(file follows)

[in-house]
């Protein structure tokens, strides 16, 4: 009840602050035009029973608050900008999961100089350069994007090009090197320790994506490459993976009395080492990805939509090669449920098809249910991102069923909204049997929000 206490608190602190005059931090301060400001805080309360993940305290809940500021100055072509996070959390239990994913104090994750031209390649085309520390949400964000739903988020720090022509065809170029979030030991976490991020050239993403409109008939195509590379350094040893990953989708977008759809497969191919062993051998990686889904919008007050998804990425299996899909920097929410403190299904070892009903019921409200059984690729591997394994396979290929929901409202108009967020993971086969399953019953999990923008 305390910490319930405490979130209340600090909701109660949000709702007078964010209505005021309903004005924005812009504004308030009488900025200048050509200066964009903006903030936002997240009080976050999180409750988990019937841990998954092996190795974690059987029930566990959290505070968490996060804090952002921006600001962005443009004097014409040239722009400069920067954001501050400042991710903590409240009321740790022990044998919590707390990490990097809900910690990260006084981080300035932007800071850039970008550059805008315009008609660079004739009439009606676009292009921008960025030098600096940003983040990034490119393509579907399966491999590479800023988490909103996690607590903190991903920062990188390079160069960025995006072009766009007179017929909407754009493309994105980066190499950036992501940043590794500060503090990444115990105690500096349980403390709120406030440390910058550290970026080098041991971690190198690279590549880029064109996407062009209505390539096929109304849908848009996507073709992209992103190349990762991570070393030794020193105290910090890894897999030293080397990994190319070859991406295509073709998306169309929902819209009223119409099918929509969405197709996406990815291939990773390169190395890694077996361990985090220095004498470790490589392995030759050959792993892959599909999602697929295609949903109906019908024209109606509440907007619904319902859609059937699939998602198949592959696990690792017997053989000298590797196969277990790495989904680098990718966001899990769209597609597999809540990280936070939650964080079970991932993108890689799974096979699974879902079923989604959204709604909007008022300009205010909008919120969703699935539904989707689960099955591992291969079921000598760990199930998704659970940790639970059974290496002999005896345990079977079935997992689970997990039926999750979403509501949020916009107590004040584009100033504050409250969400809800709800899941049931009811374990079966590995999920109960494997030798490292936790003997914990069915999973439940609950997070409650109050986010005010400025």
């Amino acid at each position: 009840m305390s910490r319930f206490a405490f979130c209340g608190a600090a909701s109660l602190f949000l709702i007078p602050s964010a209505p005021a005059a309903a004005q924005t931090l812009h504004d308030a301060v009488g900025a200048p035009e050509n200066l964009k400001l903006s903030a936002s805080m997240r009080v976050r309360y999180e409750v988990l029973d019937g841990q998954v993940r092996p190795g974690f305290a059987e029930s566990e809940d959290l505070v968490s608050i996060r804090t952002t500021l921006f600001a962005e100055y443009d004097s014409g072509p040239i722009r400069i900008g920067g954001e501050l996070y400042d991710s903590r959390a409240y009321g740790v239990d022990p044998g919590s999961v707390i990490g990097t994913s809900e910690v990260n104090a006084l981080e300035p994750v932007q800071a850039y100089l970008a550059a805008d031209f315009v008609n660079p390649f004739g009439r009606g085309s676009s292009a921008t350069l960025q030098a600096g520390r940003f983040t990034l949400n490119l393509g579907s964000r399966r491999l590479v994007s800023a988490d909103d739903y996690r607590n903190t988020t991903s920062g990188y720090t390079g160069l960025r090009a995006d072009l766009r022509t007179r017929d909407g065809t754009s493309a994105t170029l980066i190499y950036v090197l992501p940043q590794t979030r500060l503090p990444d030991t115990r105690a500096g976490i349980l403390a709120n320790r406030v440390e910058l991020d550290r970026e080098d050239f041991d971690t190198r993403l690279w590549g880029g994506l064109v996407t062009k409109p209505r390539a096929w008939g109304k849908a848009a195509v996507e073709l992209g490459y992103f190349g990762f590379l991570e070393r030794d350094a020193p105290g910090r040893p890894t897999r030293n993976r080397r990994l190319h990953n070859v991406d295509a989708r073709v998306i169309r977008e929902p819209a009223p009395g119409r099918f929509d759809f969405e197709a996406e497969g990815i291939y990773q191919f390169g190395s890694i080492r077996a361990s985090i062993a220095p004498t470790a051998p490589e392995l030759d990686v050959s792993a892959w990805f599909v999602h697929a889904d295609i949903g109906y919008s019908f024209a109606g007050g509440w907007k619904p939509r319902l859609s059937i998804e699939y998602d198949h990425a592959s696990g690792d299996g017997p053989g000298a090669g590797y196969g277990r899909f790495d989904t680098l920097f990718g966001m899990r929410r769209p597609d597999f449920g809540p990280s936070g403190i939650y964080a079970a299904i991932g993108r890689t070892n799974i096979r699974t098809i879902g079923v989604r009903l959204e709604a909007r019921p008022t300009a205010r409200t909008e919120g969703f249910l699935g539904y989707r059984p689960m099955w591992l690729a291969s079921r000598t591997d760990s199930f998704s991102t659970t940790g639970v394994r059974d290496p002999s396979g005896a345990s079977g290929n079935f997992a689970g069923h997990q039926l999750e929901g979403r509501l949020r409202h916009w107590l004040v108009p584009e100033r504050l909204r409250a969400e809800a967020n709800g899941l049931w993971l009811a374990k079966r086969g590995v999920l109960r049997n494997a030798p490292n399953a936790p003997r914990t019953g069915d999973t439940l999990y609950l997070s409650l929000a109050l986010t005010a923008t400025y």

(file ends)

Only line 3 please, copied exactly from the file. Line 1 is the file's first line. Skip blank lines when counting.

């Amino acid at each position: 009840m305390s910490r319930f206490a405490f979130c209340g608190a600090a909701s109660l602190f949000l709702i007078p602050s964010a209505p005021a005059a309903a004005q924005t931090l812009h504004d308030a301060v009488g900025a200048p035009e050509n200066l964009k400001l903006s903030a936002s805080m997240r009080v976050r309360y999180e409750v988990l029973d019937g841990q998954v993940r092996p190795g974690f305290a059987e029930s566990e809940d959290l505070v968490s608050i996060r804090t952002t500021l921006f600001a962005e100055y443009d004097s014409g072509p040239i722009r400069i900008g920067g954001e501050l996070y400042d991710s903590r959390a409240y009321g740790v239990d022990p044998g919590s999961v707390i990490g990097t994913s809900e910690v990260n104090a006084l981080e300035p994750v932007q800071a850039y100089l970008a550059a805008d031209f315009v008609n660079p390649f004739g009439r009606g085309s676009s292009a921008t350069l960025q030098a600096g520390r940003f983040t990034l949400n490119l393509g579907s964000r399966r491999l590479v994007s800023a988490d909103d739903y996690r607590n903190t988020t991903s920062g990188y720090t390079g160069l960025r090009a995006d072009l766009r022509t007179r017929d909407g065809t754009s493309a994105t170029l980066i190499y950036v090197l992501p940043q590794t979030r500060l503090p990444d030991t115990r105690a500096g976490i349980l403390a709120n320790r406030v440390e910058l991020d550290r970026e080098d050239f041991d971690t190198r993403l690279w590549g880029g994506l064109v996407t062009k409109p209505r390539a096929w008939g109304k849908a848009a195509v996507e073709l992209g490459y992103f190349g990762f590379l991570e070393r030794d350094a020193p105290g910090r040893p890894t897999r030293n993976r080397r990994l190319h990953n070859v991406d295509a989708r073709v998306i169309r977008e929902p819209a009223p009395g119409r099918f929509d759809f969405e197709a996406e497969g990815i291939y990773q191919f390169g190395s890694i080492r077996a361990s985090i062993a220095p004498t470790a051998p490589e392995l030759d990686v050959s792993a892959w990805f599909v999602h697929a889904d295609i949903g109906y919008s019908f024209a109606g007050g509440w907007k619904p939509r319902l859609s059937i998804e699939y998602d198949h990425a592959s696990g690792d299996g017997p053989g000298a090669g590797y196969g277990r899909f790495d989904t680098l920097f990718g966001m899990r929410r769209p597609d597999f449920g809540p990280s936070g403190i939650y964080a079970a299904i991932g993108r890689t070892n799974i096979r699974t098809i879902g079923v989604r009903l959204e709604a909007r019921p008022t300009a205010r409200t909008e919120g969703f249910l699935g539904y989707r059984p689960m099955w591992l690729a291969s079921r000598t591997d760990s199930f998704s991102t659970t940790g639970v394994r059974d290496p002999s396979g005896a345990s079977g290929n079935f997992a689970g069923h997990q039926l999750e929901g979403r509501l949020r409202h916009w107590l004040v108009p584009e100033r504050l909204r409250a969400e809800a967020n709800g899941l049931w993971l009811a374990k079966r086969g590995v999920l109960r049997n494997a030798p490292n399953a936790p003997r914990t019953g069915d999973t439940l999990y609950l997070s409650l929000a109050l986010t005010a923008t400025y």